LOW-DOSE HRT PATCHES BETTER THAN PILLS FOR STROKE RISK
By Emma Wilkinson
Health reporter, BBC News
HRT can be given through patches
Hormone replacement therapy (HRT) may be safer when given as low-dose patches than as pills, a study suggests.
A study of thousands of UK patients between 1987 and 2006 found that patches containing low doses of oestrogen carry a lower risk of stroke than oral HRT therapy.
But the risk of stroke did increase significantly with high-dose patches.
Current advice is to take the lowest effective dose of HRT for the shortest time necessary.
HRT is commonly prescribed to relieve the symptoms of the menopause.
It contains oestrogen, levels of which drop during the menopause leading to hot flushes, low sex drive, mood changes, bone thinning and night sweats.
Some types of HRT also contain progesterone.
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We'd be interested to see the results of further studies into how the administration of HRT can affect someone's stroke risk
However in recent years studies have raised concerns about an increased risk of breast cancer, heart attacks and strokes associated with use of HRT.
Writing in the British Medical Journal, German and Canadian researchers said some evidence had shown that when it comes to stroke risk the type of HRT preparation may be important.
Using patient records from a general practice research database, they found 15,710 women aged 50-79 who had a diagnosis of stroke and compared them with 59,958 “control” patients.
The results showed that there was no increased risk of stroke in women using low-oestrogen-dose patches compared with women who did not use HRT.
But with high-dose patches there was an increased risk of up to 88%.
Those who used oral HRT had a 25-30% increased risk of stroke compared with those who used none, regardless of what dose of oestrogen they took or whether it was combined with progesterone.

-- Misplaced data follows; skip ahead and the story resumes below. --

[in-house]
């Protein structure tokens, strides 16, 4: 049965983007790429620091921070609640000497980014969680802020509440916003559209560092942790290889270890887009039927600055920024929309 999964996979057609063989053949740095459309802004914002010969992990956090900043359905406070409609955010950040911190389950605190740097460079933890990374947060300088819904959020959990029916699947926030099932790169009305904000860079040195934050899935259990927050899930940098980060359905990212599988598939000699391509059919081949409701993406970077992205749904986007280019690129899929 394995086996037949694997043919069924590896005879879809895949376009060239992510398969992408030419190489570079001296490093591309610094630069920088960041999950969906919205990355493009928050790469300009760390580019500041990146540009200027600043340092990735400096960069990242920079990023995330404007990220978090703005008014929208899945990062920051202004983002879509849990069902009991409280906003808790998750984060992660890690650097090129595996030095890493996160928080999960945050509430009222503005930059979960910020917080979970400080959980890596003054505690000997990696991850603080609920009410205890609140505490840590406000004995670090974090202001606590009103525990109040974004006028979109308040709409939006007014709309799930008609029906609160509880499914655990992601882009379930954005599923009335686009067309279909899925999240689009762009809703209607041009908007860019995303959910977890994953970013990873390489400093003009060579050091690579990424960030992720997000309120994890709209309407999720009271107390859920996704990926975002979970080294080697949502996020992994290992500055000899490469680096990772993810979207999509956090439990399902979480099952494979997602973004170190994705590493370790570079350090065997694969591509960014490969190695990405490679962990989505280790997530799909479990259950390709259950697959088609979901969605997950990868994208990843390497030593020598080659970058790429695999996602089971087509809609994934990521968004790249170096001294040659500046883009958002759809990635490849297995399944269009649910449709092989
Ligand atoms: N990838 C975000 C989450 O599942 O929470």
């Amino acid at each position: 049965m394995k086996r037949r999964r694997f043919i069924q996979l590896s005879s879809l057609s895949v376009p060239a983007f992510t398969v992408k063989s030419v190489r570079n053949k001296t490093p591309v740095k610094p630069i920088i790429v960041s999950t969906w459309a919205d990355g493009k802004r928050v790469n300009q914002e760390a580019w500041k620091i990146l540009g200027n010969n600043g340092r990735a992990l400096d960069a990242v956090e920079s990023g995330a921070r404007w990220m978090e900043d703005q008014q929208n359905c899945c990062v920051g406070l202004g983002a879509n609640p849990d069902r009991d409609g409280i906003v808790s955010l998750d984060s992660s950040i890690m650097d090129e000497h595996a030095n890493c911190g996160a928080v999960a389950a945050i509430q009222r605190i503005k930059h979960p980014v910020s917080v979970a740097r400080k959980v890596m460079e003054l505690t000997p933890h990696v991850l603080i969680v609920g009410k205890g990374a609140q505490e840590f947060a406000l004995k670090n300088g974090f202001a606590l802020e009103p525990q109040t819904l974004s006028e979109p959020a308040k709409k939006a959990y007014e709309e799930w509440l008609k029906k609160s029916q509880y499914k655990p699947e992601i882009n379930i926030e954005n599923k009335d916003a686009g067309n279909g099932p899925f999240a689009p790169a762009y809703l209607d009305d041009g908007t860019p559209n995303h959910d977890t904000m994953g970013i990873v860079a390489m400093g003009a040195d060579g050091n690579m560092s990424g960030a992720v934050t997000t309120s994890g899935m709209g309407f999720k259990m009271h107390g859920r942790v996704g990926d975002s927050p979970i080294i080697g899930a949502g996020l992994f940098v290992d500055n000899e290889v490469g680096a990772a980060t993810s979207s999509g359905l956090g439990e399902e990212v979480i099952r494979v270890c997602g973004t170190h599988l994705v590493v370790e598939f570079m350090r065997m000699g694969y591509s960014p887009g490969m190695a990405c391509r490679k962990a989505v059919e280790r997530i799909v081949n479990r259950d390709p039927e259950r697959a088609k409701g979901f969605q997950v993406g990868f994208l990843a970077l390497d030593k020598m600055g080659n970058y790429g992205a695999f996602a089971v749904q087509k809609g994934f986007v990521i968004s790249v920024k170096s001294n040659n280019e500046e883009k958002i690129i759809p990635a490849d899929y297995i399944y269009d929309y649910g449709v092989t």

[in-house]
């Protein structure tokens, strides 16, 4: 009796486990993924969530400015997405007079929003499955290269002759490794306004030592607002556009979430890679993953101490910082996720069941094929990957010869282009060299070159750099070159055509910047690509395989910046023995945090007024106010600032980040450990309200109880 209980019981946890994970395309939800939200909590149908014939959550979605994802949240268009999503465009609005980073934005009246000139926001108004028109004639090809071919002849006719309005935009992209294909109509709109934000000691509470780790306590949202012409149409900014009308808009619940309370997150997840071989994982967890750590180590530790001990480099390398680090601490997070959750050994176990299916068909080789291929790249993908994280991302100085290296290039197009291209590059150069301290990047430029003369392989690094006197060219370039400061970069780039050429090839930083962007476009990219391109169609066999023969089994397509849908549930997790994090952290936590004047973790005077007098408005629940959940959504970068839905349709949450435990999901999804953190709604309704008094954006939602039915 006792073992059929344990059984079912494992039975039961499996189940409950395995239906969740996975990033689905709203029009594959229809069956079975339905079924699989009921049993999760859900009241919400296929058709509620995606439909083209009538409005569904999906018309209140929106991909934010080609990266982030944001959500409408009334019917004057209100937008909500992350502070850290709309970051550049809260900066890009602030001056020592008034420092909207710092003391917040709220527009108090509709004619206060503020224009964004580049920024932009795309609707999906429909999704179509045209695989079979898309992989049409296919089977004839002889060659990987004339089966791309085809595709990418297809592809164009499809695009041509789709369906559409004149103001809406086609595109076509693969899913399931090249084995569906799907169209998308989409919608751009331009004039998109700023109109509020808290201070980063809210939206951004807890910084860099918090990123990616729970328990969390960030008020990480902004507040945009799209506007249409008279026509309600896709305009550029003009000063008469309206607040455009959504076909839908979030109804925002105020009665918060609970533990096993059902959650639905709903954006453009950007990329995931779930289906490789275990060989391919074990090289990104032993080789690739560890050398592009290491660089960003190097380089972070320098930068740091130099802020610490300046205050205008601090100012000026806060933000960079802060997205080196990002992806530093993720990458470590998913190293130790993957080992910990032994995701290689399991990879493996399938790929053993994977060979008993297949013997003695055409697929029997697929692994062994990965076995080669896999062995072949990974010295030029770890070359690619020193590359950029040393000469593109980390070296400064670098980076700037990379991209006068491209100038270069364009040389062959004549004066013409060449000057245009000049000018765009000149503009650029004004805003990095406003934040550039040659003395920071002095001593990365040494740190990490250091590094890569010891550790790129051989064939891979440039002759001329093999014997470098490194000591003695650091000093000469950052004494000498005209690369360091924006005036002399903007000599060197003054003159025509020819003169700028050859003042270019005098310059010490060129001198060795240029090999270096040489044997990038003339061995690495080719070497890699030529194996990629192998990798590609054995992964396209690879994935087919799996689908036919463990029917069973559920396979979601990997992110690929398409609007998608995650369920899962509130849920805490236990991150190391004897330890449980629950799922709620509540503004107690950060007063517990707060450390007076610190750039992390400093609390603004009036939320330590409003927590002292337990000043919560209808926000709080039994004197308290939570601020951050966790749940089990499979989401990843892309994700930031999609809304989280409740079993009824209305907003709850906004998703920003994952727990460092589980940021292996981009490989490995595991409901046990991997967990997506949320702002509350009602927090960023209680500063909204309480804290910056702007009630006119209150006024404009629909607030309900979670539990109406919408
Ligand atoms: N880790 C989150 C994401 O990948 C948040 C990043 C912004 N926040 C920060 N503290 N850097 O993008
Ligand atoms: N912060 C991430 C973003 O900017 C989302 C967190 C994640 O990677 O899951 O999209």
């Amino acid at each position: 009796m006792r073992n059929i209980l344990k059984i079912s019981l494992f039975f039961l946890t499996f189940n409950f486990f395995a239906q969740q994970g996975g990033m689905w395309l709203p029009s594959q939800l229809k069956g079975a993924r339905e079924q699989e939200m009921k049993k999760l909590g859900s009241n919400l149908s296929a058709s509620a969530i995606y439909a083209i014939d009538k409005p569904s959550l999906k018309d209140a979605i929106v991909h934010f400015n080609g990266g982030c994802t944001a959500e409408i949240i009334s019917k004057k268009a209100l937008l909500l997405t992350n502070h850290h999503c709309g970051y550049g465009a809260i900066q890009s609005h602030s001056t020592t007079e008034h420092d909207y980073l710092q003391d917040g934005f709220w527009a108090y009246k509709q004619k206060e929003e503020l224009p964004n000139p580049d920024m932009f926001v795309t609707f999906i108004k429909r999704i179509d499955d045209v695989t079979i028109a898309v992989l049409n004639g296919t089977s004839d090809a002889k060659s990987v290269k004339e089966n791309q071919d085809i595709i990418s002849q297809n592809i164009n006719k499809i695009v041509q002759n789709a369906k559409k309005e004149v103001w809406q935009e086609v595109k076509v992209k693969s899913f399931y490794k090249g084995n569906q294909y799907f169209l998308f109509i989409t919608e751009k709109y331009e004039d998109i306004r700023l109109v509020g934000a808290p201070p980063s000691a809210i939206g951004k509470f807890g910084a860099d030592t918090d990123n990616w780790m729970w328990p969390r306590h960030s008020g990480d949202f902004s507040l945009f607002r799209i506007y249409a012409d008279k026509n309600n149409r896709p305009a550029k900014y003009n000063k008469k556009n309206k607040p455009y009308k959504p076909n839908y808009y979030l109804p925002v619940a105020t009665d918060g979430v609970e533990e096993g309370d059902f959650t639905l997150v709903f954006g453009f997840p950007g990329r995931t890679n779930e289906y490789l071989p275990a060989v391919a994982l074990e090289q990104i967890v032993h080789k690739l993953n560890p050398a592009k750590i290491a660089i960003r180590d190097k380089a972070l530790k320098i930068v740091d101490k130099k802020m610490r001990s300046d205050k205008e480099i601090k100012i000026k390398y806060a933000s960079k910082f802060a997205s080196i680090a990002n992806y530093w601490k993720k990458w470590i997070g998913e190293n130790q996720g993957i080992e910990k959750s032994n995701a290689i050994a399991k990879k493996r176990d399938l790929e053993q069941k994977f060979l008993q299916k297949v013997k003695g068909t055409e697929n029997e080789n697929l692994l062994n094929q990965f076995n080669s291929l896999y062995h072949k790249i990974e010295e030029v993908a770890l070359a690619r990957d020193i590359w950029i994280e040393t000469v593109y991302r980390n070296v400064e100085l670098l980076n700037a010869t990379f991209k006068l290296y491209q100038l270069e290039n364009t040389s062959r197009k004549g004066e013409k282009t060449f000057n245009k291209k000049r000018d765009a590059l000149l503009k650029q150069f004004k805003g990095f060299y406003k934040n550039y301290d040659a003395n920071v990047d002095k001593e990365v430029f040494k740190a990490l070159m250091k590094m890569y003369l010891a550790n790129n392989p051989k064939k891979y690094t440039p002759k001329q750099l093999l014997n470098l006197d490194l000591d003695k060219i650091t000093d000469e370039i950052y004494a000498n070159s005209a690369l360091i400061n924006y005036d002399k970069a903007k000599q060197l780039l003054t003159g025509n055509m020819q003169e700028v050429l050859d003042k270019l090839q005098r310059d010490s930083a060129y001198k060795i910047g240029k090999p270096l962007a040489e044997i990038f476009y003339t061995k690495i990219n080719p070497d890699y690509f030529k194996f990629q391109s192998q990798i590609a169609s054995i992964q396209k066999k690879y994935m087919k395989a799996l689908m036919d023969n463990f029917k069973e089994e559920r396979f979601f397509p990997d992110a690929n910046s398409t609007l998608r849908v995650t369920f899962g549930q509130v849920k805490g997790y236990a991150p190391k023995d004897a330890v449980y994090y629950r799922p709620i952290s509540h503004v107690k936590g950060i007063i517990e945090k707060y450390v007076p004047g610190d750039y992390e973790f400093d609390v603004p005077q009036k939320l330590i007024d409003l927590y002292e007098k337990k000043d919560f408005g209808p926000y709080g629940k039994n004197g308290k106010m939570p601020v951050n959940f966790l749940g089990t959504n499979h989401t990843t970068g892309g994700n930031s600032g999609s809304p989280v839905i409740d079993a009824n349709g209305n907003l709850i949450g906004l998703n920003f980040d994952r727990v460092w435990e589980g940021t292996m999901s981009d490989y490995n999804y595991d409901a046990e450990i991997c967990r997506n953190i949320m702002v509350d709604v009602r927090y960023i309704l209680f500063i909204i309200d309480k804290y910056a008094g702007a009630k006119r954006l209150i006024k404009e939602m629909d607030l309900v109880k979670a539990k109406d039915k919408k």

However, that increased risk was not found in patients who took oral HRT for less than one year.
The overall risk of stroke associated with HRT is small and the vast majority of those who had a stroke in the study were not taking it.
Among those that were on the medication and had a stroke, 76 were on low-dose patches, 27 on high-dose patches, 293 on low-dose pills and 325 on high-dose pills.
The researchers concluded that although the results do not yet represent “definitive evidence” to promote the use of the patches over tablets, the study should encourage further research to help doctors prescribe the best option.
Andrea Lane, spokesperson for The Stroke Association said: “Past research has shown that HRT can carry a small risk of stroke, particularly in older women when long-term oestrogen treatment is involved.
“This study is interesting as it suggests that HRT skin patches, which contain low levels of the female hormone, oestrogen, will not increase a woman's risk of stroke.
“We'd be interested to see the results of further studies into how the administration of HRT can affect someone's stroke risk.”
She added that anyone concerned about taking HRT should consult their GP or another health professional.